CBS has posted the full 60 Minutes interview with Steve Jobs biographer Walter Isaacson, including a number of extras that weren’t included in the broadcast piece and the double-length interview promotes Jobs’ authorized biography and this biography already available on iBooks in some parts of the world. In the video clip, Isaacson also talks about Jobs agreeing to meet with Google’s Larry Page, even though Jobs believed Google’s Android ripped off Apple and the clip also gets into Jobs’ and Gates’ long and complicated relationship…………………
CBS has posted videos of the 60 minutes interview with Walter Isaacson, who has written Steve Jobs‘ official biography and Steve Jobs biographer Walter Isaacson will give us an early peak at his book Steve Jobs. Isaacson received the blessing of Jobs to tell as accurate a story of his life as possible and the interview includes taped conversations between Isaacson and Jobs, who can be heard recalling memories from his life. Here’s a script from the 60 minutes episode on Steve Jobs and after that you will find a preview of what Isaacson said about Steve Jobs’ Biography from CBS:
Seven years ago, Steve Jobs asked Walter Isaacson, a former editor of TIME Magazine, if he would write his biography. Isaacson, who has done books about Benjamin Franklin and Albert Einstein, thought the request presumptuous and premature, since Jobs was still a young man. What Isaacson didn’t know at the time, and only a few people did, was that Jobs was about to undergo surgery for pancreatic cancer and was feeling his mortality. It speaks to the secrecy with which Jobs conducted his life and his business, adding mystery to an already compelling figure.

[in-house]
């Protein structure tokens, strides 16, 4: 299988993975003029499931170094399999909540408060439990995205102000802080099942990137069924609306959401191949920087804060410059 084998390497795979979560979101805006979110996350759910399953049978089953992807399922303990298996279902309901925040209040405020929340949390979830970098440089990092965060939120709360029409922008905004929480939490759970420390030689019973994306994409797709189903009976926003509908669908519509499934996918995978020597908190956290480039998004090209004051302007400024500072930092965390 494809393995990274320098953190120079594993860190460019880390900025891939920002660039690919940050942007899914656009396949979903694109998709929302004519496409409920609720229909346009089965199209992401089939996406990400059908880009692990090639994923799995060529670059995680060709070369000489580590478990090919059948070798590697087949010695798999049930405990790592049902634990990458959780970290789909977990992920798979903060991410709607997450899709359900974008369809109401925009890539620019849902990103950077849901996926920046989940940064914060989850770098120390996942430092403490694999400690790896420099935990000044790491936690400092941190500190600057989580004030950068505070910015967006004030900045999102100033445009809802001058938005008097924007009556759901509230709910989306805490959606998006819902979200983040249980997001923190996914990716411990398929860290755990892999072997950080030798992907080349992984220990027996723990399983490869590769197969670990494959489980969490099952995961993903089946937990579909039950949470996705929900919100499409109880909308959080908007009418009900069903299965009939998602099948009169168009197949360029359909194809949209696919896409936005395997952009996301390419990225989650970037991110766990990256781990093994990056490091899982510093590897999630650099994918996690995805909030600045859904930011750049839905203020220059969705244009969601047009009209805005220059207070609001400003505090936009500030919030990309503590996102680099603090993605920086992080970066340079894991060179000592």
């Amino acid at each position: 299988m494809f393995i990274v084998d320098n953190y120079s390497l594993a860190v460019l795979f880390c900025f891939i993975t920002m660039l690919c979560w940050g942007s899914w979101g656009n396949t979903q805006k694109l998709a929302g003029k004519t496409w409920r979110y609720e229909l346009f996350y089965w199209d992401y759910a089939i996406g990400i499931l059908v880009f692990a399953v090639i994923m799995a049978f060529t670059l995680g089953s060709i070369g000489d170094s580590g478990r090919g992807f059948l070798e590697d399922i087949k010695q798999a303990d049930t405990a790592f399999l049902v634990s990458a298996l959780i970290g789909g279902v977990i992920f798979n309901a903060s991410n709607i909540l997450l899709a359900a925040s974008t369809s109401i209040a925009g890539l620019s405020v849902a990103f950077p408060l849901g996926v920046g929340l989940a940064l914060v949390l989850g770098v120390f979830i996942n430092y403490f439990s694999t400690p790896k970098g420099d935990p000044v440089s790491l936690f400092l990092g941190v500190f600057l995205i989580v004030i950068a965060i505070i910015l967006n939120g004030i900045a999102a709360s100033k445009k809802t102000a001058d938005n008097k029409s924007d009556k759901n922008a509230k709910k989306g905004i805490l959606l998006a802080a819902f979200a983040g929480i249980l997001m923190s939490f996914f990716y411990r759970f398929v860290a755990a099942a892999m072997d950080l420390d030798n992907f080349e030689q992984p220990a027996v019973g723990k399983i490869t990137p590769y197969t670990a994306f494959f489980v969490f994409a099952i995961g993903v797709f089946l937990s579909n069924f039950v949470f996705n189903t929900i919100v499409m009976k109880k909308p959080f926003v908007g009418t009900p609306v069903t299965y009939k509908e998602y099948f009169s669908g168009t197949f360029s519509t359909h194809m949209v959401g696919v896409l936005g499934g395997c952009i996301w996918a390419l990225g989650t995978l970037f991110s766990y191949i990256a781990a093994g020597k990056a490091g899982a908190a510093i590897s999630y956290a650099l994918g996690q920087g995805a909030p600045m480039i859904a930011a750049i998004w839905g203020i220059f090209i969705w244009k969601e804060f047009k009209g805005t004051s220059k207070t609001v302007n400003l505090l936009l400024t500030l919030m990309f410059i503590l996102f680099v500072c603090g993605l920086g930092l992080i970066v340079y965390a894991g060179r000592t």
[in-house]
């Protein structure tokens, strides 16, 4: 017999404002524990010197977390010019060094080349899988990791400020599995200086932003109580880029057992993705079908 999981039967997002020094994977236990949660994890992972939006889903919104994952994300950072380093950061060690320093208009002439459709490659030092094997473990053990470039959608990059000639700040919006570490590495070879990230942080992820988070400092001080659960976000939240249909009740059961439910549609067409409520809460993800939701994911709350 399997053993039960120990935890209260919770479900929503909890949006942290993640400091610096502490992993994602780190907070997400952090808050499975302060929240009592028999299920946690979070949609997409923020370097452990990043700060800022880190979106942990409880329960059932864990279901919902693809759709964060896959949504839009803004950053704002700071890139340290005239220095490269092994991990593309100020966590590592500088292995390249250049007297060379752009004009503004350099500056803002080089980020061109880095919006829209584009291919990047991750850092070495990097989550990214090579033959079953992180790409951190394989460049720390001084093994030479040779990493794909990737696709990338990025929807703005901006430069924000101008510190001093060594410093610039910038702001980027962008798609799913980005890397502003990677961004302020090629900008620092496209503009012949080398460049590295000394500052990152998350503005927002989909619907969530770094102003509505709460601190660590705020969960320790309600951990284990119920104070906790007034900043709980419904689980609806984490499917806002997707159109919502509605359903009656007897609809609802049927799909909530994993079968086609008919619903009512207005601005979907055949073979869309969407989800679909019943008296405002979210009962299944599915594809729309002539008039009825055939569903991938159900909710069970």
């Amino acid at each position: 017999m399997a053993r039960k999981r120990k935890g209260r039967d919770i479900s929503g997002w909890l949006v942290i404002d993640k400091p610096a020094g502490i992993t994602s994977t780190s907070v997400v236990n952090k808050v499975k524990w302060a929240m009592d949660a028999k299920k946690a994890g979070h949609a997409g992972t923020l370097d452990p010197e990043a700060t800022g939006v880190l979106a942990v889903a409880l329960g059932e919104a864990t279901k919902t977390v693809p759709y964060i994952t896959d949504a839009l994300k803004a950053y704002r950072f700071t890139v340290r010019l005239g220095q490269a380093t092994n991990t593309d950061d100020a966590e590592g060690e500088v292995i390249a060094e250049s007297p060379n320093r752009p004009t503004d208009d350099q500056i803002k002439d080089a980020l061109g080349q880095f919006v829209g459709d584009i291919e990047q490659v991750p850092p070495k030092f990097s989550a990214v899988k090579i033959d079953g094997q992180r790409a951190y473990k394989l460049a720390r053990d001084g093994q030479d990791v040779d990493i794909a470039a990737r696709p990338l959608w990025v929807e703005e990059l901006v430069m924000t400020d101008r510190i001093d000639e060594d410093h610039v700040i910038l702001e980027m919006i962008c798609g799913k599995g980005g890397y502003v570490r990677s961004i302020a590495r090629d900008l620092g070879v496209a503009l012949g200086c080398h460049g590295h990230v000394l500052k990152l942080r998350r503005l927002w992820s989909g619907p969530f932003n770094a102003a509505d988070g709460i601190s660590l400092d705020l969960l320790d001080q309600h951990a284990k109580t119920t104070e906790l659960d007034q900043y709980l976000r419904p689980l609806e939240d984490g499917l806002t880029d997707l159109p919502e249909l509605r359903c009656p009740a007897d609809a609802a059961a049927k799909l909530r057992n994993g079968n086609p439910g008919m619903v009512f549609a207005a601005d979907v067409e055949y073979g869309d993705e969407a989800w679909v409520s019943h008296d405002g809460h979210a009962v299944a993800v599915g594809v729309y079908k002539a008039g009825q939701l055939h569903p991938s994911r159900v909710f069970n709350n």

“I’ve asked [Jobs why he didn’t get an operation then] and he said, ‘I didn’t want my body to be opened…I didn’t want to be violated in that way,’” Isaacson recalls. So he waited nine months, while his wife and others urged him to do it, before getting the operation, reveals Isaacson. Asked by Kroft how such an intelligent man could make such a seemingly stupid decision, Isaacson replies, “I think that he kind of felt that if you ignore something, if you don’t want something to exist, you can have magical thinking…we talked about this a lot,” he tells Kroft. “He wanted to talk about it, how he regretted it….I think he felt he should have been operated on sooner.”
Isaacson reveals several of the best stories from the biography, including the fact that Jobs had actually met the man who turned out to be his biological father before he knew who he was. He also talks about the discussion he had with Jobs about death and the afterlife, explaining that for Jobs, the odds of there being a God were 50-50, but that he thought about the existence of God much more once he was diagnosed with cancer. Another aspect of Jobs’ character revealed was his disdain for conspicuous consumption. He tells Isaacson in a taped conversation how he saw Apple staffers turn into “bizarro people” by the riches the Apple stock offering created. Isaacson says Jobs vowed never to let his wealth change him.